Plant enjoyed great success with Led Zeppelin throughout the 1970s and developed a compelling image as the charismatic rock-and-roll front man, similar to his contemporaries, the Who singer Roger Daltrey, Mick Jagger of the Rolling Stones and Jim Morrison of the Doors.[25] With his mane of long blond hair and powerful, bare-chested appearance, Plant helped to create the "god of rock and roll" or "rock god" archetype. On stage, Plant was particularly active in live performances, often dancing, jumping, skipping, snapping his fingers, clapping, making emphatic gestures to emphasise a lyric or cymbal crash, throwing back his head, or placing his hands on his hips. As the 1970s progressed he, along with the other members of Led Zeppelin, became increasingly flamboyant on-stage, and wore more elaborate, colourful clothing and jewellery.

According to Classic Rock magazine, "once he had a couple of US tours under his belt, 'Percy' Plant swiftly developed a staggering degree of bravado and swagger that irrefutably enhanced Led Zeppelin's rapidly burgeoning appeal."[14] In 1994, during his "Unledded" tour with Jimmy Page, Plant himself reflected tongue-in-cheek upon his Led Zeppelin showmanship:

One of the oddest awards he received was the Rock Scene Magazine "Chest O Rama". Readers of the magazine had to decide who had the best chest in rock and Plant was the winner. When they contacted him about it, he replied: "I'm really greatly honoured although it's hard for me to be eloquent on the subject of my chest."[27]

Solo career (1982–present)[edit]

Early career and success (1982–1993)[edit]

After Led Zeppelin dissolved in December 1980 (following the death of John Bonham), Plant briefly considered abandoning music to pursue a career as a teacher in the Rudolf Steiner education system; going so far as to be accepted for teacher-training. He nevertheless embarked on a successful solo career beginning with Pictures at Eleven in 1982, followed by 1983's The Principle of Moments. Popular tracks from this period include "Big Log" (a Top 20 hit in 1983), "In the Mood" (1983), "Little by Little" (from 1985's Shaken 'n' Stirred), "Far Post" (originally only on the B-side of "Burning Down One Side" but popularised by airplay on album-oriented rock stations), "Tall Cool One" (a No. 25 hit off 1988's Now and Zen) and "I Believe" (from 1993's Fate of Nations), another song written for and dedicated to his late son, Karac. In 1984, Plant formed a short-lived all-star group with Jimmy Page and Jeff Beck called the Honeydrippers, who had a No. 3 hit with a remake of the Phil Phillips' tune, "Sea of Love" and a follow-up hit with a cover of Roy Brown's "Rockin' at Midnight". Although Plant avoided performing Led Zeppelin songs through much of this period (he occasionally would improvise his unique Zeppelin screams into his set), his tours in 1983 (with drummer Phil Collins) and 1985 were very successful, often performing to sold-out arena-sized venues.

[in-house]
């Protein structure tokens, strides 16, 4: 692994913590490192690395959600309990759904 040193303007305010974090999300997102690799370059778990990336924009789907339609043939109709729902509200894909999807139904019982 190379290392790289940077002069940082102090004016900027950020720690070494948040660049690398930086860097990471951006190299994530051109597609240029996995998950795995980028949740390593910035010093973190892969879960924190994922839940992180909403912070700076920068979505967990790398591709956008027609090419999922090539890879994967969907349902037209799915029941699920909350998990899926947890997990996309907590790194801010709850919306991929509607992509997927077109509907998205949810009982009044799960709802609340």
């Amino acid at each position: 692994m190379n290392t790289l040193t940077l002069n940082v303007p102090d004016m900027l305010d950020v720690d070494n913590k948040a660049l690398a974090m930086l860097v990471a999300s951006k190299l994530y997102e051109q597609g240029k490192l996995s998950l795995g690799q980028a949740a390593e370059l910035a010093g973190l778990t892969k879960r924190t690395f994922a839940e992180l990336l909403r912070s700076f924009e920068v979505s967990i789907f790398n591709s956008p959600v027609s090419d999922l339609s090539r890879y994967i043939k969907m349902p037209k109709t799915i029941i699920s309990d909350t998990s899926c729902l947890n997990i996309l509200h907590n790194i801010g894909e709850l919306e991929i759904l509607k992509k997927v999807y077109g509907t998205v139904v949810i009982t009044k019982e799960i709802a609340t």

Through the 1980s and 1990s, Plant co-wrote three solo albums with keyboardist/songwriter Phil Johnstone. Now and Zen, Manic Nirvana and Fate of Nations (featuring Moya Brennan of Clannad). It was Johnstone who talked Plant into playing Led Zeppelin songs in his live shows, something Plant had resisted, not wanting to be forever known as "the former Led Zeppelin vocalist".

Although Led Zeppelin split in 1980, Plant and Page occasionally collaborated on various projects, including The Honeydrippers: Volume One album in 1984. In the spring two years later Robert performed at the Birmingham Heart Beat Charity Concert 1986. The pair again worked together in the studio on the 1988 Page solo effort, Outrider, and in the same year Page contributed to Plant's album Now and Zen. Also, on 15 May 1988 Plant appeared with Page as a member of Led Zeppelin (and in his own right as a solo artist) at the Atlantic Records 40th Anniversary concert."Plant also took the stage with Queen at Wembley Stadium for 1992's "The Freddie Mercury Tribute Concert" for AIDS Awareness. Plant sang Queen's "Innuendo", Led Zeppelin's "Kashmir", Led Zeppelin's "Thank You" and Queen's "Crazy Little Thing Called Love".

Page and Plant (1994–1998)[edit]

Page and Plant became a full-fledged performing act from 1994 through 1998, releasing the Unledded album in 1994 and following with an enormously successful tour in 1995. Fourteen years of speculation from their fans and occasional sniping between the two former members ended when they reconvened their former musical partnership to produce No Quarter. Having long resisted offers from MTV to reform to do an Unplugged show, they finally accepted as part of a deal that also allowed them to visit Morocco to record new material. The album combines the results of both of these projects. The Led Zeppelin material features new arrangements and new instrumentation, including strings, Egyptian musicians and the vocals of British-Asian star Najma Akhtar. Page and Plant recorded their only post-Zeppelin album of original material on the 1998 album Walking into Clarksdale, an effort that was unsuccessful commercially, leading Plant to return to his solo career. A song from this album, "Please Read the Letter", was re-recorded by Plant with Alison Krauss, winning the 2009 Grammy Award for Record of the Year.